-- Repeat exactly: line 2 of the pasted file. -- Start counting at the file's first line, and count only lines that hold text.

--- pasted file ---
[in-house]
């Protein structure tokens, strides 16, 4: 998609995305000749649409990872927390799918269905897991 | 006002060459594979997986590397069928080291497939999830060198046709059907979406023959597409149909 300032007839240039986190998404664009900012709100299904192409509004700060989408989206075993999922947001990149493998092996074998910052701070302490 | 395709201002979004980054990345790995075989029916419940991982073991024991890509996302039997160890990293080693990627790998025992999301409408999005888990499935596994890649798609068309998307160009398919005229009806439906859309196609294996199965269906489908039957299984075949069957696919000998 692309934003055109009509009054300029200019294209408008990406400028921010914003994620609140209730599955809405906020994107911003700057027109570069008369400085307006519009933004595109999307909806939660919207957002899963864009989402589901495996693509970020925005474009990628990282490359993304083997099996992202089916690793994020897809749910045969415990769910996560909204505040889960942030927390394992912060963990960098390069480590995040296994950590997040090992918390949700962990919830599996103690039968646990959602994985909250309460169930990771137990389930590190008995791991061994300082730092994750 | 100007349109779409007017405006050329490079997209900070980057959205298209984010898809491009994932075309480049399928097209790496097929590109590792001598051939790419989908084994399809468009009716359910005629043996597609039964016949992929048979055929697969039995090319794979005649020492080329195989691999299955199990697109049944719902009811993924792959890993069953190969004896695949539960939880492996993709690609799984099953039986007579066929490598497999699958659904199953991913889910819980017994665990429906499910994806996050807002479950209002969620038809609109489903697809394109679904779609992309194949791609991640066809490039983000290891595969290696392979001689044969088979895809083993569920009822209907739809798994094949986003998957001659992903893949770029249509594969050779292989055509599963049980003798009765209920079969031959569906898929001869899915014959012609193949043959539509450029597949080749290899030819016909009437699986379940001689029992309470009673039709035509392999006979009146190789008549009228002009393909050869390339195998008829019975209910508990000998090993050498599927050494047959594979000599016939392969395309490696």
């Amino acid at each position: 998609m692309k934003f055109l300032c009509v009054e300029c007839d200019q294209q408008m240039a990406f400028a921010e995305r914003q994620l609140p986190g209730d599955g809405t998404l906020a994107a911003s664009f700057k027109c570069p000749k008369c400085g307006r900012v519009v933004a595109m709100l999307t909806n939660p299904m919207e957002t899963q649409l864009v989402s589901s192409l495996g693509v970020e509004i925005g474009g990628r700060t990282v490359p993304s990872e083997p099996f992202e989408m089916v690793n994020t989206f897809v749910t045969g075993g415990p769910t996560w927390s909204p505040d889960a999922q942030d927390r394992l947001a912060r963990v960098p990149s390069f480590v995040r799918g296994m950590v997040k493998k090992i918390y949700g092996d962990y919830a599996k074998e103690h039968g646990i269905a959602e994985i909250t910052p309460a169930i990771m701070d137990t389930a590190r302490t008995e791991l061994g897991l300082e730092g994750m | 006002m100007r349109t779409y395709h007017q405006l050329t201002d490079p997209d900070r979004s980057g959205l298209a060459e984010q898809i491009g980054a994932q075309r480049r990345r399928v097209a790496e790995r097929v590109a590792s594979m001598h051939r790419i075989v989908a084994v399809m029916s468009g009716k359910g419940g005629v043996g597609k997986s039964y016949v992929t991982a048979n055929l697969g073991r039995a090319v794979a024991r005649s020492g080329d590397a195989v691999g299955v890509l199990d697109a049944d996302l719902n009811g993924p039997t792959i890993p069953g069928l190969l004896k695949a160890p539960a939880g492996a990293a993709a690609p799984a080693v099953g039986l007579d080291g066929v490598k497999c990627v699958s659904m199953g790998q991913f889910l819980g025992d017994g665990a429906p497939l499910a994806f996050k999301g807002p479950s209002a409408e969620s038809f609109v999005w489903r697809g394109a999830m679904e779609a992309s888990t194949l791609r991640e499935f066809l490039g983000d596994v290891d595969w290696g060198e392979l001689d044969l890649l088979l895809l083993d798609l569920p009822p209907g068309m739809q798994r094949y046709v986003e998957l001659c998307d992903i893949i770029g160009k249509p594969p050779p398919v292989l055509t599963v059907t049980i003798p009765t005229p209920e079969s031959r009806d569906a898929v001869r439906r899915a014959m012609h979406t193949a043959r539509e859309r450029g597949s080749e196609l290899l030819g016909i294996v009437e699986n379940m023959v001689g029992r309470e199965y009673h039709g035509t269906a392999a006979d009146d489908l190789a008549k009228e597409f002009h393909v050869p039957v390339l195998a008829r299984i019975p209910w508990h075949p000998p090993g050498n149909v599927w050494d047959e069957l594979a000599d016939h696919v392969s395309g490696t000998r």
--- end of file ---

């Protein structure tokens, strides 16, 4: 998609995305000749649409990872927390799918269905897991 | 006002060459594979997986590397069928080291497939999830060198046709059907979406023959597409149909 300032007839240039986190998404664009900012709100299904192409509004700060989408989206075993999922947001990149493998092996074998910052701070302490 | 395709201002979004980054990345790995075989029916419940991982073991024991890509996302039997160890990293080693990627790998025992999301409408999005888990499935596994890649798609068309998307160009398919005229009806439906859309196609294996199965269906489908039957299984075949069957696919000998 692309934003055109009509009054300029200019294209408008990406400028921010914003994620609140209730599955809405906020994107911003700057027109570069008369400085307006519009933004595109999307909806939660919207957002899963864009989402589901495996693509970020925005474009990628990282490359993304083997099996992202089916690793994020897809749910045969415990769910996560909204505040889960942030927390394992912060963990960098390069480590995040296994950590997040090992918390949700962990919830599996103690039968646990959602994985909250309460169930990771137990389930590190008995791991061994300082730092994750 | 100007349109779409007017405006050329490079997209900070980057959205298209984010898809491009994932075309480049399928097209790496097929590109590792001598051939790419989908084994399809468009009716359910005629043996597609039964016949992929048979055929697969039995090319794979005649020492080329195989691999299955199990697109049944719902009811993924792959890993069953190969004896695949539960939880492996993709690609799984099953039986007579066929490598497999699958659904199953991913889910819980017994665990429906499910994806996050807002479950209002969620038809609109489903697809394109679904779609992309194949791609991640066809490039983000290891595969290696392979001689044969088979895809083993569920009822209907739809798994094949986003998957001659992903893949770029249509594969050779292989055509599963049980003798009765209920079969031959569906898929001869899915014959012609193949043959539509450029597949080749290899030819016909009437699986379940001689029992309470009673039709035509392999006979009146190789008549009228002009393909050869390339195998008829019975209910508990000998090993050498599927050494047959594979000599016939392969395309490696």